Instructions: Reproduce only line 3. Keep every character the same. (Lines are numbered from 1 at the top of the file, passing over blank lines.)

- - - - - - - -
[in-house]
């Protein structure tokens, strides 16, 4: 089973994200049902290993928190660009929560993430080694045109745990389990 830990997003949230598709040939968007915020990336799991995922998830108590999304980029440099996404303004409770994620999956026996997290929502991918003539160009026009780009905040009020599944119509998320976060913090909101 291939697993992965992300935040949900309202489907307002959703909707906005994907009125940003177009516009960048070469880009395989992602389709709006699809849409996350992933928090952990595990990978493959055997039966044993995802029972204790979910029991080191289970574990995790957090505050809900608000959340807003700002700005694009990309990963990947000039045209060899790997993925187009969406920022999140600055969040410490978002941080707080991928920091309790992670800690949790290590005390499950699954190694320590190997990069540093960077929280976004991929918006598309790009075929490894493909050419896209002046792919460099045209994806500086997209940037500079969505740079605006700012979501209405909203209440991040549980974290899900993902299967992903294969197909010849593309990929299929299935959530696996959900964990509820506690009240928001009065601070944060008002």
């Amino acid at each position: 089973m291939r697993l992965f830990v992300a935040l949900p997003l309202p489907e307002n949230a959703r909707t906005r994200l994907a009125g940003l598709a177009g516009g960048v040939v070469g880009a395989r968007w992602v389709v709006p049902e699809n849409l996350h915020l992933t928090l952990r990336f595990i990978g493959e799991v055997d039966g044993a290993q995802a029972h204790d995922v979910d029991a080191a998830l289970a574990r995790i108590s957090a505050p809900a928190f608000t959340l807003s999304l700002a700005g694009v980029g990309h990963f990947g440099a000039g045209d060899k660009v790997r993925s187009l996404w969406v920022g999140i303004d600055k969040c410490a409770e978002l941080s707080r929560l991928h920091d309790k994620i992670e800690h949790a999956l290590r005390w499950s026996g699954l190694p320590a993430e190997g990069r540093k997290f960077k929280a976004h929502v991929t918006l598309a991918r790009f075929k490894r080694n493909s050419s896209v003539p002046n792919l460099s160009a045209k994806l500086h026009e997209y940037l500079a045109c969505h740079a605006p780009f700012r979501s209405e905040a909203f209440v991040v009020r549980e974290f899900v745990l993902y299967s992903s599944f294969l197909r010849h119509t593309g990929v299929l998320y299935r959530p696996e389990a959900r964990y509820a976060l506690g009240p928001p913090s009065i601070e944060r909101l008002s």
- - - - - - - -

């Amino acid at each position: 089973m291939r697993l992965f830990v992300a935040l949900p997003l309202p489907e307002n949230a959703r909707t906005r994200l994907a009125g940003l598709a177009g516009g960048v040939v070469g880009a395989r968007w992602v389709v709006p049902e699809n849409l996350h915020l992933t928090l952990r990336f595990i990978g493959e799991v055997d039966g044993a290993q995802a029972h204790d995922v979910d029991a080191a998830l289970a574990r995790i108590s957090a505050p809900a928190f608000t959340l807003s999304l700002a700005g694009v980029g990309h990963f990947g440099a000039g045209d060899k660009v790997r993925s187009l996404w969406v920022g999140i303004d600055k969040c410490a409770e978002l941080s707080r929560l991928h920091d309790k994620i992670e800690h949790a999956l290590r005390w499950s026996g699954l190694p320590a993430e190997g990069r540093k997290f960077k929280a976004h929502v991929t918006l598309a991918r790009f075929k490894r080694n493909s050419s896209v003539p002046n792919l460099s160009a045209k994806l500086h026009e997209y940037l500079a045109c969505h740079a605006p780009f700012r979501s209405e905040a909203f209440v991040v009020r549980e974290f899900v745990l993902y299967s992903s599944f294969l197909r010849h119509t593309g990929v299929l998320y299935r959530p696996e389990a959900r964990y509820a976060l506690g009240p928001p913090s009065i601070e944060r909101l008002s």